"I am very interested in climbing but I don't know anybody who is climbing and so I don't really know where to start. When you wanted to try it out, did you just show up at a gym and asked someone to help you? How do I know what kind of routes are good for me? Should I do any specific exercises before starting it?"
As with most things, I think if you want to start climbing you should just go for it. It's kind of silly to think you have to be fit before going to the gym to... get fit. You have to start somewhere, and most people start at the beginning, which means you're not going to be very good! This is the same with yoga too. A lot of people say they need to be more flexible before they start going to yoga... but yoga is a great way to get flexible, so why wait?
The thing about climbing is that almost anyone can do it. At my gym they say if you can climb a ladder you can climb a rock wall. All rock gyms have climbing routes that vary in difficulty, which means there will be routes that you, the newbie, will be able to climb. It might be a bit difficult just starting out but those routes are designed to be as basic as possible and require very little strength or technique. As you gain strength and technique, you'll find that those routes will become easier and you'll start to try routes that are labeled as more difficult.
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Something that I hear all the time, especially from women, when I mention rock climbing is, "Well, I have zero upper body strength." While you do need some upper body strength, I've actually found that not being super buff in your upper body can actually be to your advantage. Climbing well doesn't mean you're doing pull-ups all the way up the wall. It's not a very economical use of your strength and oftentimes is evident of poor technique. Because men typically have more natural upper body strength, I'll frequently see men who are clearly only relying on their upper body strength. They lack the technique that would make them much better climbers. Since women don't have this natural strength to rely on, I'll usually see women developing better technique sooner because they can't just do pull ups all the way up the wall. All of that is to say, don't use your feminine body's "limitations" as an excuse. There are plenty of women out there who are climbing just as hard as men. It might be discouraging at first to see men climb up the wall using sheer strength, but once you can do the same routes expending half the energy by using good technique you'll realize that sheer strength isn't all it's chalked up to be.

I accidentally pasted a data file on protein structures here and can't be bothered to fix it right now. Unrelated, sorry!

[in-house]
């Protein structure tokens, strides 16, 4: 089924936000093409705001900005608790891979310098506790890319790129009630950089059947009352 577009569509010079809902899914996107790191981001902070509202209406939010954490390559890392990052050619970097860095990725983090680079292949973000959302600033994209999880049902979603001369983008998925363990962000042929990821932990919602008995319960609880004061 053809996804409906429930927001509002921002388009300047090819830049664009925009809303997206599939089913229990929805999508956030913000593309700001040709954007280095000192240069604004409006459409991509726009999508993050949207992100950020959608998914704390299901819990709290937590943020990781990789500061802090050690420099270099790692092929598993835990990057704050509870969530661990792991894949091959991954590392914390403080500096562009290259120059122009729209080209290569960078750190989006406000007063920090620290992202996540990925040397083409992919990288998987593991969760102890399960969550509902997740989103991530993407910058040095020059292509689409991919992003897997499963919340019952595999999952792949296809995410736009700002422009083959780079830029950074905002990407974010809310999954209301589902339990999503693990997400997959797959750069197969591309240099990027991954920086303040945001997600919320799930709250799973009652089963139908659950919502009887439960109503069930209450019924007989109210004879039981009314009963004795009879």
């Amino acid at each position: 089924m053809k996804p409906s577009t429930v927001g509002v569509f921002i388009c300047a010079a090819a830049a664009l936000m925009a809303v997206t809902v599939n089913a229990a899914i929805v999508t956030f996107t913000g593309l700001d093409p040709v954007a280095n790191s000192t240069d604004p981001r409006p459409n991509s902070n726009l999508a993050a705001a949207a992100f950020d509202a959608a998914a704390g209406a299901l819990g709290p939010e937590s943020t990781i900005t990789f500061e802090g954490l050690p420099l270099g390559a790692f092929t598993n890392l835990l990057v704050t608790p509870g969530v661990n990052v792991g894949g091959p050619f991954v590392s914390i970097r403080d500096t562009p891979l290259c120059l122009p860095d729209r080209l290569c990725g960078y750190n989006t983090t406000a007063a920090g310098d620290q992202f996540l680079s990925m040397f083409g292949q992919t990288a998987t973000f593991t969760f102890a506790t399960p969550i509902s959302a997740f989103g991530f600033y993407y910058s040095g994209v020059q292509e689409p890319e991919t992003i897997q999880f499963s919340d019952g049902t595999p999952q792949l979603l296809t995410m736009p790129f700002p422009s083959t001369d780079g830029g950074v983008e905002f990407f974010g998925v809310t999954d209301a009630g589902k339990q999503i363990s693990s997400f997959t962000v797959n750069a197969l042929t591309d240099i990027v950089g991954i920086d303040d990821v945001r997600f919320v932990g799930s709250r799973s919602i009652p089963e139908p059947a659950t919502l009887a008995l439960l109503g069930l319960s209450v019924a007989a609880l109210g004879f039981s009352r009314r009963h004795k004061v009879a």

Most climbing gyms will have classes for beginners that will tell you about techniques and safe climbing practices, and all should have knowledgable staff that can answer any questions you might have, and they're specifically there for you new folks! Climbing people are pretty friendly so you can probably ask fellow climbers if you have any questions. Most climbers are happy to help you figure out how to do a route, or answer any climbing questions you have.
Climbing gyms will also usually have rental gear available for you, so you don't really need to bring anything, other than yourself and clothing that's easy to move in. For me that means leggings, a sports bra and a tank top (the leggings and jacket I'm wearing in this post is my new favorite climbing outfit!). They'll rent you climbing shoes, a harness, a chalk bag and anything you might need to climb. If you realize you want to climb a lot, it's probably best to buy your own gear, simply because new gear will be much better than the stuff that's rented out, and it'll be more cost effective than renting gear every time. Again, climbing gym staff will be able to help you figure out what kind of gear would be best for you to buy.
In terms of doing workouts before starting to rock climb, I belong to the school of just doing something and not using the excuse of, "I'm not XYZ enough to start yet." That being said, being fit all around does help with climbing. I haven't been working out daily for the past few months and I can tell that not having that overall strength and cardio has kept me from climbing as hard as I know I could be. Climbing uses a lot of muscles, not just your arms. There's tons of core, back, and leg work, so working out on top of climbing will definitely help, but as I've said before, it's not necessary to start climbing. When I started climbing I hadn't worked out in years. If you start getting really into climbing and you want to be climbing at your peak, training through yoga, cardio, and other fitness regimens will definitely be something you'll want to do, but just starting out, it's certainly not a requirement for being able to climb.
I absolutely love rock climbing. It's one of my favorite ways to "work out" mostly because it doesn't feel like working out. It's fun and challenging and climbers are a wonderful group of folks to hang out with. I enjoy climbing because I can choose whether I want to have a solo day projecting routes on my own, or be social and hang out with other climbers while working on routes together.
I've written about climbing a couple times in the past here, here and here, if you want to read more about my rock climbing experience!